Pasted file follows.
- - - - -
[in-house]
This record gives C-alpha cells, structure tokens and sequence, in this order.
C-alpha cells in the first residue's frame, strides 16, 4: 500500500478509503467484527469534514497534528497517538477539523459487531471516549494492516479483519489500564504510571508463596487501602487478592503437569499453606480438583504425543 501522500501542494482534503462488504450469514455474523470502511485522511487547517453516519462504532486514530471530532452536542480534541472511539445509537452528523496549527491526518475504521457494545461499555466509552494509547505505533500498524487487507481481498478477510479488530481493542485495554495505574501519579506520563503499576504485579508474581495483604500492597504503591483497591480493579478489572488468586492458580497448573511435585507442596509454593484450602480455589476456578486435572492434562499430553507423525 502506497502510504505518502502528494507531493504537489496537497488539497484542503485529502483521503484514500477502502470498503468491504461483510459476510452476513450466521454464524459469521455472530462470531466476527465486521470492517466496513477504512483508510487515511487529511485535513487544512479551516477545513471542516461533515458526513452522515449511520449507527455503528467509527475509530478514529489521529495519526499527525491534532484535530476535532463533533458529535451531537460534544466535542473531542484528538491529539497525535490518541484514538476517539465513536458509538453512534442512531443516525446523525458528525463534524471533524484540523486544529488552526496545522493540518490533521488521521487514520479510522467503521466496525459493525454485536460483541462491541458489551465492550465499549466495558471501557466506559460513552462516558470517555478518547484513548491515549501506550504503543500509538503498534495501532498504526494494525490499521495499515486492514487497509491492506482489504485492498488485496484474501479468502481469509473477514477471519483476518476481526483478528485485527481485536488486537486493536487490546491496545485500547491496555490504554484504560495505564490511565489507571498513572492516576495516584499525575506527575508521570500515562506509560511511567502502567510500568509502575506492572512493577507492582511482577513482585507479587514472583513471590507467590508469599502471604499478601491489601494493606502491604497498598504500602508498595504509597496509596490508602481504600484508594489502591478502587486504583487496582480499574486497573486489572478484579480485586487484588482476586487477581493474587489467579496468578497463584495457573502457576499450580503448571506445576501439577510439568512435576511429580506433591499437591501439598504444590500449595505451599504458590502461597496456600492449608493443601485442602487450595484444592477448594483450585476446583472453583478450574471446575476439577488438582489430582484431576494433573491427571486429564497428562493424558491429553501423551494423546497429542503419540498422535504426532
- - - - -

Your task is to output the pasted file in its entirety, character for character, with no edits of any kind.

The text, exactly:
[in-house]
This record gives C-alpha cells, structure tokens and sequence, in this order.
C-alpha cells in the first residue's frame, strides 16, 4: 500500500478509503467484527469534514497534528497517538477539523459487531471516549494492516479483519489500564504510571508463596487501602487478592503437569499453606480438583504425543 501522500501542494482534503462488504450469514455474523470502511485522511487547517453516519462504532486514530471530532452536542480534541472511539445509537452528523496549527491526518475504521457494545461499555466509552494509547505505533500498524487487507481481498478477510479488530481493542485495554495505574501519579506520563503499576504485579508474581495483604500492597504503591483497591480493579478489572488468586492458580497448573511435585507442596509454593484450602480455589476456578486435572492434562499430553507423525 502506497502510504505518502502528494507531493504537489496537497488539497484542503485529502483521503484514500477502502470498503468491504461483510459476510452476513450466521454464524459469521455472530462470531466476527465486521470492517466496513477504512483508510487515511487529511485535513487544512479551516477545513471542516461533515458526513452522515449511520449507527455503528467509527475509530478514529489521529495519526499527525491534532484535530476535532463533533458529535451531537460534544466535542473531542484528538491529539497525535490518541484514538476517539465513536458509538453512534442512531443516525446523525458528525463534524471533524484540523486544529488552526496545522493540518490533521488521521487514520479510522467503521466496525459493525454485536460483541462491541458489551465492550465499549466495558471501557466506559460513552462516558470517555478518547484513548491515549501506550504503543500509538503498534495501532498504526494494525490499521495499515486492514487497509491492506482489504485492498488485496484474501479468502481469509473477514477471519483476518476481526483478528485485527481485536488486537486493536487490546491496545485500547491496555490504554484504560495505564490511565489507571498513572492516576495516584499525575506527575508521570500515562506509560511511567502502567510500568509502575506492572512493577507492582511482577513482585507479587514472583513471590507467590508469599502471604499478601491489601494493606502491604497498598504500602508498595504509597496509596490508602481504600484508594489502591478502587486504583487496582480499574486497573486489572478484579480485586487484588482476586487477581493474587489467579496468578497463584495457573502457576499450580503448571506445576501439577510439568512435576511429580506433591499437591501439598504444590500449595505451599504458590502461597496456600492449608493443601485442602487450595484444592477448594483450585476446583472453583478450574471446575476439577488438582489430582484431576494433573491427571486429564497428562493424558491429553501423551494423546497429542503419540498422535504426532